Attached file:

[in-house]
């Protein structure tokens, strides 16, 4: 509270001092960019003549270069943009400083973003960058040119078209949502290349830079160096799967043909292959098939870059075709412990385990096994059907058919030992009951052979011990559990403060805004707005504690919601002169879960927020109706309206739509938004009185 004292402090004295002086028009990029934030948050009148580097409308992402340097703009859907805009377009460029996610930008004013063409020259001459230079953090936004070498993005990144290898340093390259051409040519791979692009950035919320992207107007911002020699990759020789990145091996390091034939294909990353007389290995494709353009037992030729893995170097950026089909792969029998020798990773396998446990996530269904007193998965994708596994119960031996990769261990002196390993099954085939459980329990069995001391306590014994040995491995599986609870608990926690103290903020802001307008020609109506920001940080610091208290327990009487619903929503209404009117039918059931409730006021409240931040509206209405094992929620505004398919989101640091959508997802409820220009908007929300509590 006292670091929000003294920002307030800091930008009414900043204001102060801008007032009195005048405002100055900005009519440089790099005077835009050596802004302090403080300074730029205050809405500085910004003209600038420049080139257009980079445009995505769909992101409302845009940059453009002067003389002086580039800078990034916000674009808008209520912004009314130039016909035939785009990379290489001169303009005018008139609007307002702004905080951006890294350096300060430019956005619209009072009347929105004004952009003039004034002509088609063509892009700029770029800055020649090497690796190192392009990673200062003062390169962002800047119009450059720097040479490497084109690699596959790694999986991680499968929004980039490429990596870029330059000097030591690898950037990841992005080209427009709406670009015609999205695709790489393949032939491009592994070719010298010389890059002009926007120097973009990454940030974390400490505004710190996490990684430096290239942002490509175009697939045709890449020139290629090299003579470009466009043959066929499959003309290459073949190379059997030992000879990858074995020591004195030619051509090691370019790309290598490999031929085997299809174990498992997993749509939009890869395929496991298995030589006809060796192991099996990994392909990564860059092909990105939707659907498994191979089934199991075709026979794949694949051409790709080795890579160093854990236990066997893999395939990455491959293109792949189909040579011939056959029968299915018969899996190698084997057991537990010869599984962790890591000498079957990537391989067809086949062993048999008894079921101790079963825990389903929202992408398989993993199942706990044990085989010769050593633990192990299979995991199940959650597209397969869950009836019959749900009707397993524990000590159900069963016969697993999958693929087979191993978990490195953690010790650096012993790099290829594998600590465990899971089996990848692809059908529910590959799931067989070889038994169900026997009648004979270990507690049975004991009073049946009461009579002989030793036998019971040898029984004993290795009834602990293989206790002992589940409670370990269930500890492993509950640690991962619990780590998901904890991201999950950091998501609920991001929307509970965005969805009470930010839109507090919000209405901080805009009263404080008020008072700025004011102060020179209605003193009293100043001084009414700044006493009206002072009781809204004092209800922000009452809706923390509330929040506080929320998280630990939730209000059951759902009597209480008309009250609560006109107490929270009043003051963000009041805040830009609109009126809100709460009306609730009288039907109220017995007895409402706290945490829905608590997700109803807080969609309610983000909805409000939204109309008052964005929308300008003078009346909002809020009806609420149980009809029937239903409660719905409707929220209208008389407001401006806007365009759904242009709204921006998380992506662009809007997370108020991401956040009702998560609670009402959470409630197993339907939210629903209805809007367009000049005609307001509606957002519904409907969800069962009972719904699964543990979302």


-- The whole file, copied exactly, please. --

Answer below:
[in-house]
């Protein structure tokens, strides 16, 4: 509270001092960019003549270069943009400083973003960058040119078209949502290349830079160096799967043909292959098939870059075709412990385990096994059907058919030992009951052979011990559990403060805004707005504690919601002169879960927020109706309206739509938004009185 004292402090004295002086028009990029934030948050009148580097409308992402340097703009859907805009377009460029996610930008004013063409020259001459230079953090936004070498993005990144290898340093390259051409040519791979692009950035919320992207107007911002020699990759020789990145091996390091034939294909990353007389290995494709353009037992030729893995170097950026089909792969029998020798990773396998446990996530269904007193998965994708596994119960031996990769261990002196390993099954085939459980329990069995001391306590014994040995491995599986609870608990926690103290903020802001307008020609109506920001940080610091208290327990009487619903929503209404009117039918059931409730006021409240931040509206209405094992929620505004398919989101640091959508997802409820220009908007929300509590 006292670091929000003294920002307030800091930008009414900043204001102060801008007032009195005048405002100055900005009519440089790099005077835009050596802004302090403080300074730029205050809405500085910004003209600038420049080139257009980079445009995505769909992101409302845009940059453009002067003389002086580039800078990034916000674009808008209520912004009314130039016909035939785009990379290489001169303009005018008139609007307002702004905080951006890294350096300060430019956005619209009072009347929105004004952009003039004034002509088609063509892009700029770029800055020649090497690796190192392009990673200062003062390169962002800047119009450059720097040479490497084109690699596959790694999986991680499968929004980039490429990596870029330059000097030591690898950037990841992005080209427009709406670009015609999205695709790489393949032939491009592994070719010298010389890059002009926007120097973009990454940030974390400490505004710190996490990684430096290239942002490509175009697939045709890449020139290629090299003579470009466009043959066929499959003309290459073949190379059997030992000879990858074995020591004195030619051509090691370019790309290598490999031929085997299809174990498992997993749509939009890869395929496991298995030589006809060796192991099996990994392909990564860059092909990105939707659907498994191979089934199991075709026979794949694949051409790709080795890579160093854990236990066997893999395939990455491959293109792949189909040579011939056959029968299915018969899996190698084997057991537990010869599984962790890591000498079957990537391989067809086949062993048999008894079921101790079963825990389903929202992408398989993993199942706990044990085989010769050593633990192990299979995991199940959650597209397969869950009836019959749900009707397993524990000590159900069963016969697993999958693929087979191993978990490195953690010790650096012993790099290829594998600590465990899971089996990848692809059908529910590959799931067989070889038994169900026997009648004979270990507690049975004991009073049946009461009579002989030793036998019971040898029984004993290795009834602990293989206790002992589940409670370990269930500890492993509950640690991962619990780590998901904890991201999950950091998501609920991001929307509970965005969805009470930010839109507090919000209405901080805009009263404080008020008072700025004011102060020179209605003193009293100043001084009414700044006493009206002072009781809204004092209800922000009452809706923390509330929040506080929320998280630990939730209000059951759902009597209480008309009250609560006109107490929270009043003051963000009041805040830009609109009126809100709460009306609730009288039907109220017995007895409402706290945490829905608590997700109803807080969609309610983000909805409000939204109309008052964005929308300008003078009346909002809020009806609420149980009809029937239903409660719905409707929220209208008389407001401006806007365009759904242009709204921006998380992506662009809007997370108020991401956040009702998560609670009402959470409630197993339907939210629903209805809007367009000049005609307001509606957002519904409907969800069962009972719904699964543990979302």